Wednesday, October 12, 2016

The Wonk Podcast: Intro & Episode 1

As young people flock to cities, more and more notice the burden of high rent. Why is rent so high, and how do we know when it's a problem? Spence breaks down rental markets with urban economist Dr. Sam Staley: how do we measure changes in the housing market, how do we decide between good and bad development, and who are the YIMBY unicorns?


JPAM Awards 2014 Vernon Memorial Prize

October 15, 2014 09:00 AM

The Journal of Policy Analysis and Management (JPAM) is pleased to announce that the winners of this year’s Vernon Memorial Award are Tal Gross, Columbia University; Jeanne Lafortune, Instituto de Economía, Pontificia Universidad Católica de Chile; and Corinne Low, Columbia University for their paper What Happens the Morning After? The Costs and Benefits of Expanding Access to Emergency Contraception. The paper was first published in the Winter 2014 issue of JPAM.

The Vernon Memorial Award, created by the Association for Public Policy Analysis and Management (APPAM), seeks to annually recognized excellence in research through the selection of a paper published in the current volume of JPAM. This year’s committee, appointed by Kenneth Couch, Editor-in-Chief of the Journal, included; Jacob Vigdor (chair), University of Washington; along with Diane Schanzenback, Northwestern University; Ingrid Gould Ellen, New York University; and Daniel T. Lichter, Cornell University.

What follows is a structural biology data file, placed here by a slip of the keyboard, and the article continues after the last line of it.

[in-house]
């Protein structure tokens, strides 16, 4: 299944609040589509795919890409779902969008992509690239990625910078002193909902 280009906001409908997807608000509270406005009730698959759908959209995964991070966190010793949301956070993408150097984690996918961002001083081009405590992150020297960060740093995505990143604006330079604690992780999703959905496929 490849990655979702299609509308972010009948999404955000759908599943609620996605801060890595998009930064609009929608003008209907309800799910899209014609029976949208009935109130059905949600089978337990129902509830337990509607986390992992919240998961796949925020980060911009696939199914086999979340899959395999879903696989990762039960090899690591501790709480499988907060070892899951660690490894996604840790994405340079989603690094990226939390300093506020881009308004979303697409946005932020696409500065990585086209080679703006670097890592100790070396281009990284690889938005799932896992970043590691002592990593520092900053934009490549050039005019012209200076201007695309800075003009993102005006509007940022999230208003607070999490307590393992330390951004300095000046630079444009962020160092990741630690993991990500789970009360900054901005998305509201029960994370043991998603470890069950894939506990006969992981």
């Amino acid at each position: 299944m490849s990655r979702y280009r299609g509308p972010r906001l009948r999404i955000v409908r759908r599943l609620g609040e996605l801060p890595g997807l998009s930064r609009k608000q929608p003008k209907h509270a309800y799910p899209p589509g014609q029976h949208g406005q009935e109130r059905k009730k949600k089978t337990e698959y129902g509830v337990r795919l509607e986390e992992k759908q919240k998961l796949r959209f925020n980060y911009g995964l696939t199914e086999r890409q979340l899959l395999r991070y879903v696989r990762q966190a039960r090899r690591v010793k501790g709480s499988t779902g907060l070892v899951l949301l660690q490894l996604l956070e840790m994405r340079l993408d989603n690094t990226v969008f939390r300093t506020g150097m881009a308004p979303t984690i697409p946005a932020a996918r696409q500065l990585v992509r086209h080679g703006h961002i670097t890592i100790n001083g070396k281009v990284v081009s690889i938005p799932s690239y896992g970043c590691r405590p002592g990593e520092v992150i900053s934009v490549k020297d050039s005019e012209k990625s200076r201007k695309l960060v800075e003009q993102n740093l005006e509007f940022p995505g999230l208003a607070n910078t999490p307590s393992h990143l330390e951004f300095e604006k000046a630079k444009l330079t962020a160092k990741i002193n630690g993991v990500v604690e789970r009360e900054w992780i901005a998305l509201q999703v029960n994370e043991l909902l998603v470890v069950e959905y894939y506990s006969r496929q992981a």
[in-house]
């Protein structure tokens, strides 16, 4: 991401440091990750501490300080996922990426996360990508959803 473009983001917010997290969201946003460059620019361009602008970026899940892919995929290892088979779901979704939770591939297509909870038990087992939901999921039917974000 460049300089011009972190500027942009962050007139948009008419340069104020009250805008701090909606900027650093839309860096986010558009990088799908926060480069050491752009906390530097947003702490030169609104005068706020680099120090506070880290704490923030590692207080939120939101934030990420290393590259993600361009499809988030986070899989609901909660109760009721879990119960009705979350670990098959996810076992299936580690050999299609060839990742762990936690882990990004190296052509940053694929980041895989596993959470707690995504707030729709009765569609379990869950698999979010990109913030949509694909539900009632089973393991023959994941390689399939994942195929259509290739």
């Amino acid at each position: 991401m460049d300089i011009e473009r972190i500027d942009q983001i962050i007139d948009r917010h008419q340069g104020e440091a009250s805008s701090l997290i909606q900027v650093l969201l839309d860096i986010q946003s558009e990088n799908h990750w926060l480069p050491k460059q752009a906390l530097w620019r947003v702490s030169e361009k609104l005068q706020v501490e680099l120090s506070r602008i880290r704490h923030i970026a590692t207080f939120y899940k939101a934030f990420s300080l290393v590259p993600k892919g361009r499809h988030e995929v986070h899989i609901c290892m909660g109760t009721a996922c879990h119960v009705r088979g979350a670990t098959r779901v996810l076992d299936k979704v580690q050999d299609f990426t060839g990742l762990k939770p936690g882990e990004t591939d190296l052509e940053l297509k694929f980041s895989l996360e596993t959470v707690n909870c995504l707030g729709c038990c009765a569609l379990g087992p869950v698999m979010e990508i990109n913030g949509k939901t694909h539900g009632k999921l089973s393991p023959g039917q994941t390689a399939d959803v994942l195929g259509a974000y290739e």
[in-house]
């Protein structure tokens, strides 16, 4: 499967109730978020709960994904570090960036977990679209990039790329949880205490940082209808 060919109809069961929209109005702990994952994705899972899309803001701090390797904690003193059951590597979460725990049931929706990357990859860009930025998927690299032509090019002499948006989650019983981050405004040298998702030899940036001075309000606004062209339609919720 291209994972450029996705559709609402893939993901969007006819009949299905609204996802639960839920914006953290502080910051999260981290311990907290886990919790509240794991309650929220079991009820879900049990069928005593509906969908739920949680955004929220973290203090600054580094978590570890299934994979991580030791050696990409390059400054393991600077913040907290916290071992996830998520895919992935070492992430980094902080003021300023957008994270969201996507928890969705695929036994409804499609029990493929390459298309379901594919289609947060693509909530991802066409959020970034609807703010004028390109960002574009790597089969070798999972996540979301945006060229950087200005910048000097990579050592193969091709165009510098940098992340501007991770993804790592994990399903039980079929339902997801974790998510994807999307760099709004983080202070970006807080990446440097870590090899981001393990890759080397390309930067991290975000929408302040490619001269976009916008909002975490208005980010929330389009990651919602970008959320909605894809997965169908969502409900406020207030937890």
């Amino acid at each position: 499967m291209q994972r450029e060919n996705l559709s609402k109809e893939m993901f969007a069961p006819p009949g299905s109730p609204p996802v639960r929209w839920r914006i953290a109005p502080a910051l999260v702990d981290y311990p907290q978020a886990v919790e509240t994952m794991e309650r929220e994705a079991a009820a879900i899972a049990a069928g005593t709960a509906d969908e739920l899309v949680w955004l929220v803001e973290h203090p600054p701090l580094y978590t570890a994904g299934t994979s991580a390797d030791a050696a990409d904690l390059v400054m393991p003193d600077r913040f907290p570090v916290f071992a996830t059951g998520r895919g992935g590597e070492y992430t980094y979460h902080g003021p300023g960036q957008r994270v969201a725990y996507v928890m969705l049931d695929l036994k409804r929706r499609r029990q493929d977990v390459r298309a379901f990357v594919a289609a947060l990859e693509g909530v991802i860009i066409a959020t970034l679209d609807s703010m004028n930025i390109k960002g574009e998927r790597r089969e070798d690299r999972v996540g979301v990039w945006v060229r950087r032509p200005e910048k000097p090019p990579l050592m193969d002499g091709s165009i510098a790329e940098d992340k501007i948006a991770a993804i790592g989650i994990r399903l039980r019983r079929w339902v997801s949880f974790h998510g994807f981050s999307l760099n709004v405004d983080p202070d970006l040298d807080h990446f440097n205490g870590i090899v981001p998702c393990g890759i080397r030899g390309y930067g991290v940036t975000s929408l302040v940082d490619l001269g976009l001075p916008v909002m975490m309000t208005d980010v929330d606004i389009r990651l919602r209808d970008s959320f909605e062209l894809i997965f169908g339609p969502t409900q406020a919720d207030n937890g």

In their paper, the authors study how a series of changes in state and federal policy over the last fifteen years has expanded access to emergency contraception capable of preventing pregnancy after sex. The study examines the impact on birth rates, abortion rates, method of obtaining emergency contraception, and reported sexual assault. “The analysis, motivated by a helpful theoretical framework, is comprehensive, nuanced, transparent, and carefully executed,” says Couch. “The authors overcame significant challenges in assembling a national dataset.”

While the analysis shows no significant impact on birth or abortion rates – consistent with the ambiguous theoretical predictions – it reveals a potentially important, policy-relevant, and unintended consequence of expanded access on the reporting of sexual assault.  “This article credibly and convincingly expands our understanding of both social scientific models of sexual behavior and the implications of an important national policy change,” commented Couch.


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